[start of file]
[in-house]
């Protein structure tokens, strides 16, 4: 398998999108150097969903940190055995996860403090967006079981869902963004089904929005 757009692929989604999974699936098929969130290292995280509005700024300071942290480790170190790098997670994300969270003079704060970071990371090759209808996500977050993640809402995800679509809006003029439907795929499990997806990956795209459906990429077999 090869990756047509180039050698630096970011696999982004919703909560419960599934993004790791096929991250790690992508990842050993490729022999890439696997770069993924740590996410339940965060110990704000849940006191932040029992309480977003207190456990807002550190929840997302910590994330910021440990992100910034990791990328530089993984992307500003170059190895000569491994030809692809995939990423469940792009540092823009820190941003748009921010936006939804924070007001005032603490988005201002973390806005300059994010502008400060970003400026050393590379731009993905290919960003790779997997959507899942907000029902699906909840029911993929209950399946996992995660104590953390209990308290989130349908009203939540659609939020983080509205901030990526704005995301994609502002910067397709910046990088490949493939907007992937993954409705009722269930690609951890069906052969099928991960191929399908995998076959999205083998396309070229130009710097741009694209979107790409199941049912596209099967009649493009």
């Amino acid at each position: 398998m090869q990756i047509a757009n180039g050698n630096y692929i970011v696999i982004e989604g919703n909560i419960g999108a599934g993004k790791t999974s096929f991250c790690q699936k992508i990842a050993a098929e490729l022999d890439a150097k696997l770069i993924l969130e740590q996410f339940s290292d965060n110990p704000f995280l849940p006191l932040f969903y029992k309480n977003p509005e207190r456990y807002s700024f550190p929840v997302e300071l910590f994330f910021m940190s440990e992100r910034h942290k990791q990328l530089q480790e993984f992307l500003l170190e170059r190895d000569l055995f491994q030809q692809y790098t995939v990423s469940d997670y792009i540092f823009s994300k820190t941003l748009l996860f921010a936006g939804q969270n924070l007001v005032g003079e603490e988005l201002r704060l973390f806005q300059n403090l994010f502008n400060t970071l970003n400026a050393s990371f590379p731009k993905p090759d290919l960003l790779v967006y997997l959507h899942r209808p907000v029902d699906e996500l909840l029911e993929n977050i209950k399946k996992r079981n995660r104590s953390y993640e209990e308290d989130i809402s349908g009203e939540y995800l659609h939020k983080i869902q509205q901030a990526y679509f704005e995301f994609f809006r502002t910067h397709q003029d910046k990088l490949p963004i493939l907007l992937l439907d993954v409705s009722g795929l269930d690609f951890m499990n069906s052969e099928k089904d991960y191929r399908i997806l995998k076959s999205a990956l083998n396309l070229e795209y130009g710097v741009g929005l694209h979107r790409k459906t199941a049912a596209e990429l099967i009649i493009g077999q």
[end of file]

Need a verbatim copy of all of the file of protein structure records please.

[in-house]
């Protein structure tokens, strides 16, 4: 398998999108150097969903940190055995996860403090967006079981869902963004089904929005 757009692929989604999974699936098929969130290292995280509005700024300071942290480790170190790098997670994300969270003079704060970071990371090759209808996500977050993640809402995800679509809006003029439907795929499990997806990956795209459906990429077999 090869990756047509180039050698630096970011696999982004919703909560419960599934993004790791096929991250790690992508990842050993490729022999890439696997770069993924740590996410339940965060110990704000849940006191932040029992309480977003207190456990807002550190929840997302910590994330910021440990992100910034990791990328530089993984992307500003170059190895000569491994030809692809995939990423469940792009540092823009820190941003748009921010936006939804924070007001005032603490988005201002973390806005300059994010502008400060970003400026050393590379731009993905290919960003790779997997959507899942907000029902699906909840029911993929209950399946996992995660104590953390209990308290989130349908009203939540659609939020983080509205901030990526704005995301994609502002910067397709910046990088490949493939907007992937993954409705009722269930690609951890069906052969099928991960191929399908995998076959999205083998396309070229130009710097741009694209979107790409199941049912596209099967009649493009």
């Amino acid at each position: 398998m090869q990756i047509a757009n180039g050698n630096y692929i970011v696999i982004e989604g919703n909560i419960g999108a599934g993004k790791t999974s096929f991250c790690q699936k992508i990842a050993a098929e490729l022999d890439a150097k696997l770069i993924l969130e740590q996410f339940s290292d965060n110990p704000f995280l849940p006191l932040f969903y029992k309480n977003p509005e207190r456990y807002s700024f550190p929840v997302e300071l910590f994330f910021m940190s440990e992100r910034h942290k990791q990328l530089q480790e993984f992307l500003l170190e170059r190895d000569l055995f491994q030809q692809y790098t995939v990423s469940d997670y792009i540092f823009s994300k820190t941003l748009l996860f921010a936006g939804q969270n924070l007001v005032g003079e603490e988005l201002r704060l973390f806005q300059n403090l994010f502008n400060t970071l970003n400026a050393s990371f590379p731009k993905p090759d290919l960003l790779v967006y997997l959507h899942r209808p907000v029902d699906e996500l909840l029911e993929n977050i209950k399946k996992r079981n995660r104590s953390y993640e209990e308290d989130i809402s349908g009203e939540y995800l659609h939020k983080i869902q509205q901030a990526y679509f704005e995301f994609f809006r502002t910067h397709q003029d910046k990088l490949p963004i493939l907007l992937l439907d993954v409705s009722g795929l269930d690609f951890m499990n069906s052969e099928k089904d991960y191929r399908i997806l995998k076959s999205a990956l083998n396309l070229e795209y130009g710097v741009g929005l694209h979107r790409k459906t199941a049912a596209e990429l099967i009649i493009g077999q």